26 to 32 years of age
All changes, even the most longed for, have their melancholy; for what we leave behind is a part of ourselves; we must die to one life before we can enter into another!
– Gail Sheehy
During young adulthood, 26–32 year olds face new challenges with self-identity, career, and relationships. It’s a time of life when they are called to become adults by taking responsibility for who they truly are. While other cultures have recognized the significance of this period, calling it among other things, the “Second Maturational Crisis” or “Saturn Return,” our culture overlooks it, leaving people unprepared. For those who aren’t ready, typical problems include being stuck in disturbing patterns, having a job that is unfulfilling (or not being able to stay employed), not being able to build intimacy, struggling with anger, and/or feeling that one’s parents are impacting too many of one’s decisions. These problems can lead to most of these years being spent in conflict or confusion. In the absence of help, one can feel that the outcome will be either a deadening of self or a sense that one’s losing one’s way.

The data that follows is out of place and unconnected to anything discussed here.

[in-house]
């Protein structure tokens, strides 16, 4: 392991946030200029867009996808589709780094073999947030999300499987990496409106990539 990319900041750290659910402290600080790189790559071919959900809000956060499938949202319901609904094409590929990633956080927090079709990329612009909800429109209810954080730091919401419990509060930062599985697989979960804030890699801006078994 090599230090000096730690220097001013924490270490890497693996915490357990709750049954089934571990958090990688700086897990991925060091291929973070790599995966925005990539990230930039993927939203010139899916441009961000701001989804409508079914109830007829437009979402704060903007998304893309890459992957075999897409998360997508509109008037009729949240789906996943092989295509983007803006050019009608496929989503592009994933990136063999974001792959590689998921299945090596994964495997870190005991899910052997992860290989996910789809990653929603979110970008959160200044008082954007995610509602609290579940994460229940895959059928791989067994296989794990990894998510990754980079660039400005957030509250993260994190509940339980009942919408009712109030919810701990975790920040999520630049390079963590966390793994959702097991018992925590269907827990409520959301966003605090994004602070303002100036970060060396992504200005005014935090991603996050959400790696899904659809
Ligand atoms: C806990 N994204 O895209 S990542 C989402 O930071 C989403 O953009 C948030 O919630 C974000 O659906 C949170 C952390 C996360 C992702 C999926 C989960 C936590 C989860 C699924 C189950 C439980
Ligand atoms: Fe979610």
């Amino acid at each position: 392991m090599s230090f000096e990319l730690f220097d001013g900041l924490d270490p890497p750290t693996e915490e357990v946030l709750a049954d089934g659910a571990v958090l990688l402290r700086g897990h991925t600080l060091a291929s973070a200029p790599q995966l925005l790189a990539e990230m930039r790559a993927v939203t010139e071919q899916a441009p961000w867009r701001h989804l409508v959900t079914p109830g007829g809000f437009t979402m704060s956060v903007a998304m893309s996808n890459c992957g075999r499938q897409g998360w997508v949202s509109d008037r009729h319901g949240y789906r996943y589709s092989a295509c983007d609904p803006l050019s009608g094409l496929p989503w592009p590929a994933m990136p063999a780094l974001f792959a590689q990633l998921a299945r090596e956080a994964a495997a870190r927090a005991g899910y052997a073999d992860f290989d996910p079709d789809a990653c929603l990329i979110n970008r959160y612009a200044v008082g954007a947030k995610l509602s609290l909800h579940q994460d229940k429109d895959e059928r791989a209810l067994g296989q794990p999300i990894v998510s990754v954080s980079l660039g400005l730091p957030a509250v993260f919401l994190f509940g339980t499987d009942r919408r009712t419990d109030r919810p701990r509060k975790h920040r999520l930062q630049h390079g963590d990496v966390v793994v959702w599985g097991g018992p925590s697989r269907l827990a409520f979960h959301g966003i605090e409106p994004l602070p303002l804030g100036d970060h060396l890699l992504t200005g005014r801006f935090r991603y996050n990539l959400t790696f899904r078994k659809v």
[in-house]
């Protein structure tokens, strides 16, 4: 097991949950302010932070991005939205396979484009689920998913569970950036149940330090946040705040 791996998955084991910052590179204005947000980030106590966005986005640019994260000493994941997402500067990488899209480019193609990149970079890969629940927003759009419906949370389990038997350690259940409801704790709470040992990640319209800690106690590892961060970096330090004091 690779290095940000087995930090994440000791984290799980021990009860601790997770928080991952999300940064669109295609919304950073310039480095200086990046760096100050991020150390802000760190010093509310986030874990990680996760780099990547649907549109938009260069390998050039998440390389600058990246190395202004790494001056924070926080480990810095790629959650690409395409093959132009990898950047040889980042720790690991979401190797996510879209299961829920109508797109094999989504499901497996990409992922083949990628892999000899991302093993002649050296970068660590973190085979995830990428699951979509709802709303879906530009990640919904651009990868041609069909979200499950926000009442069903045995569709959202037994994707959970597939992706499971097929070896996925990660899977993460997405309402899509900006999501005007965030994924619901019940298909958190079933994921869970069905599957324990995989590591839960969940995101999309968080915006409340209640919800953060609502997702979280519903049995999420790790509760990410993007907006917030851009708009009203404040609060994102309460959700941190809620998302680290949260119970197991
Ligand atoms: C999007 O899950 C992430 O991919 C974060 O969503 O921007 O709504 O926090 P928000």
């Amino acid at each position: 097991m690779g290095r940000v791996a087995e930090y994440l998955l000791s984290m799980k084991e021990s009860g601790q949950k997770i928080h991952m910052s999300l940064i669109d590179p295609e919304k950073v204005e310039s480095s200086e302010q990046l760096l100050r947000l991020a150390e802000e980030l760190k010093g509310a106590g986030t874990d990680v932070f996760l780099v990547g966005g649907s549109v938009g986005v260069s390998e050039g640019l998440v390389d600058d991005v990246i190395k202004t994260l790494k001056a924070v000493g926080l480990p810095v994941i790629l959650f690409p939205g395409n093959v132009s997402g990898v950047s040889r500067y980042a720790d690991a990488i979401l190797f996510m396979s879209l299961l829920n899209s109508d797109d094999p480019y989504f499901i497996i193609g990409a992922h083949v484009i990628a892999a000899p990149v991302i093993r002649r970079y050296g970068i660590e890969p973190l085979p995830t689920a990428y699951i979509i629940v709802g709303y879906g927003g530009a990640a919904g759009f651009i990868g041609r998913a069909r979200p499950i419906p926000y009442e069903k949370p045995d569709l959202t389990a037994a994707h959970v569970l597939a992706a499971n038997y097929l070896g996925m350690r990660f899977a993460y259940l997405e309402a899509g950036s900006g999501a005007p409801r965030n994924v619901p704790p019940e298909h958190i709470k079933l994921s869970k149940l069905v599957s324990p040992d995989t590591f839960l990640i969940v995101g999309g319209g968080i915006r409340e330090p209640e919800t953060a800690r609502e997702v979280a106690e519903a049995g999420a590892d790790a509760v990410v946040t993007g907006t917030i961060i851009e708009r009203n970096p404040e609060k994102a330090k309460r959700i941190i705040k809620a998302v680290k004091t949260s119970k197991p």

The good news is that this is a transitional time in life. Natural forces create an immense potential for growth and development. These forces of growth can help make it a rewarding time to find and claim a truer sense of self. Helpful guidance can assist one in engaging these forces to successfully resolve problems and build a positive foundation for one’s next steps in life. Gaining greater clarity during this time can result in making decisions that feel more natural and that build a deeper feeling of happiness. When this is done, the outcome can be a feeling of having finally found one’s place, much like the swan in “The Ugly Duckling.”